While we are on this break, I do want to mention that in two weeks I will be in New Orleans. Hope that the folks in that area take advantage of it and come on out for a workshop. More at Learn to Light.)

The planning of your elevator pitch takes shape in a series of three questions:

Who you are, what you shoot, and what makes that so special?

Got it? Great.. let’s hear your mission statement. Yeah, it isn’t really that easy. Sorry. Let’s break it down a bit.


Take some time and write down who you are as a person. Can you tell me who you are without telling me what you do? “I’m a teacher”, is not who you are. “I shoot still life” is not who you are. Are you involved, passionate, caring, driven, self-motivated, creative, on fire, over-the-hill, powerful, challenged, confused, a leader, self-absorbed, wonderfully giving…? Who are you? It is necessary sometimes, to find out who one is before one introduces oneself to others.

“A guy with a passion for all things creative, who loves his family, music, photography, design and writing, and through that creativity finds meaning in the chaos.” Guess who that is?

Describe yourself without telling us what you do. You may not use this word for word, but it helps you get focused on the critical part of who you are.

Now tell us what you do.

And describing the genre you do in dry terms is not the best thing to do either. “I’m a food shooter” doesn’t tell me that you do incredibly cool work with liquid and flaming food, and have shots “that make food look more sensual than bellydancing.” It only tells me that you do food. Then I bring into my head what I recently saw regarding food photography… and that may not be the best thing for you.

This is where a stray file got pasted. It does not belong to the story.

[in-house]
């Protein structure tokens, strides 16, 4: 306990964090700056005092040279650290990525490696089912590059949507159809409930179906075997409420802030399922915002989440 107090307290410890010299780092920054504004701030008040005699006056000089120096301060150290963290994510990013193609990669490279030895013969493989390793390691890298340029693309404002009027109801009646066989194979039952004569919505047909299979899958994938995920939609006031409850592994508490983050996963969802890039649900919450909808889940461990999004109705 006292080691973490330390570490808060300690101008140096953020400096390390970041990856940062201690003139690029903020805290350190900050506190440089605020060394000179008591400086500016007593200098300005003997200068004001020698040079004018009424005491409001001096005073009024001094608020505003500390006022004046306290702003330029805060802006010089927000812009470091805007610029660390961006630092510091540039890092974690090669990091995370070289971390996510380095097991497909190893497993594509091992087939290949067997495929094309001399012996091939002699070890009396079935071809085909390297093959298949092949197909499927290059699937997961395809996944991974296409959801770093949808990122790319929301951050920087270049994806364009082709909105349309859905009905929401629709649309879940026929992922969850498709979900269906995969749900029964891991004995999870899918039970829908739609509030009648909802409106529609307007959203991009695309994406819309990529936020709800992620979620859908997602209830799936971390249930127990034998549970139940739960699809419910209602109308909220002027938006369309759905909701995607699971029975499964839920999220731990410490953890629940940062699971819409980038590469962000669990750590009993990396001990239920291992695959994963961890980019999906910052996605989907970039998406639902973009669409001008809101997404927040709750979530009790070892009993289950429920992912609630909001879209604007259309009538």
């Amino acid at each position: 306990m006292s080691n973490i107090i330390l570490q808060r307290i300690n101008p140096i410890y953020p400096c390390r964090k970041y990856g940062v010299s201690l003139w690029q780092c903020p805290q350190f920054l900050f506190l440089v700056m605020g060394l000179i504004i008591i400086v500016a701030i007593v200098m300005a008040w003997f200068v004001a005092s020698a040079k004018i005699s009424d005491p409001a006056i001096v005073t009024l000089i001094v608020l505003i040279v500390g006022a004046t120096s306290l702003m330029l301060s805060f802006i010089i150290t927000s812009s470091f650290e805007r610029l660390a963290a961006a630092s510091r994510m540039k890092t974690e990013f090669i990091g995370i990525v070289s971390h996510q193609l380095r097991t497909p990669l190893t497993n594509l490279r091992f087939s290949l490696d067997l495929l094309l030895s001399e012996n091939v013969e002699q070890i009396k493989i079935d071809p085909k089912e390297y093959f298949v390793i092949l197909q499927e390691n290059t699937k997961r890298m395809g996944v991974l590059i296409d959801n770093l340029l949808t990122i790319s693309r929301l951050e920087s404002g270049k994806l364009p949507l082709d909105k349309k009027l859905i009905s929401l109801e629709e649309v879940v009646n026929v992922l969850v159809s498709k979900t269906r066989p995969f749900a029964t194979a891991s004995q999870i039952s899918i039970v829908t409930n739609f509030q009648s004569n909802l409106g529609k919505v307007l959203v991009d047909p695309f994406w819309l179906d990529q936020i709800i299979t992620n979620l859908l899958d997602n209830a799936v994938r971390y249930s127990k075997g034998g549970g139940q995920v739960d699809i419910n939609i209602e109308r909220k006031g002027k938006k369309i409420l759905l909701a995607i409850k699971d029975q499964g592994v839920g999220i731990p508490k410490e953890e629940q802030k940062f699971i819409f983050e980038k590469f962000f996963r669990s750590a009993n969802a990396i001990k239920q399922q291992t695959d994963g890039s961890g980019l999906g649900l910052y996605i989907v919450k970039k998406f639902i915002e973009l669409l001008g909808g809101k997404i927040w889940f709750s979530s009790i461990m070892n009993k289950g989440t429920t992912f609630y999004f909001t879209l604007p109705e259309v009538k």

Once I was on a forum and saw a post by a photographer who had noted she shot pets. OK. I will say that a certain image popped into my brain. Chihuahua on a seamless at Petco sorta thing.

Was I surprised when I saw what Laurie Marie does with the genre of pet photography. Take a look, you may be surprised as well. I must say that the term “pet photography” may not be adequate for the exquisite portraiture she does. I do not know what Laurie’s elevator speech is these days, but I do know she is busy.

Try to be somewhat focused in this approach to what you do. Simply stating you are a photographer is not enough. Adding a genre to the designation can help to focus the message and then adding something to the genre to add context to the message, and it gets heard more readily.

For instance, being an Architectural photographer means something different to a lot of different people. But “I shoot high end residential and commercial property” gives the genre more context. And that helps define your brand as well.

You also have to articulate what makes you so much better, or worth considering when they think of photographers.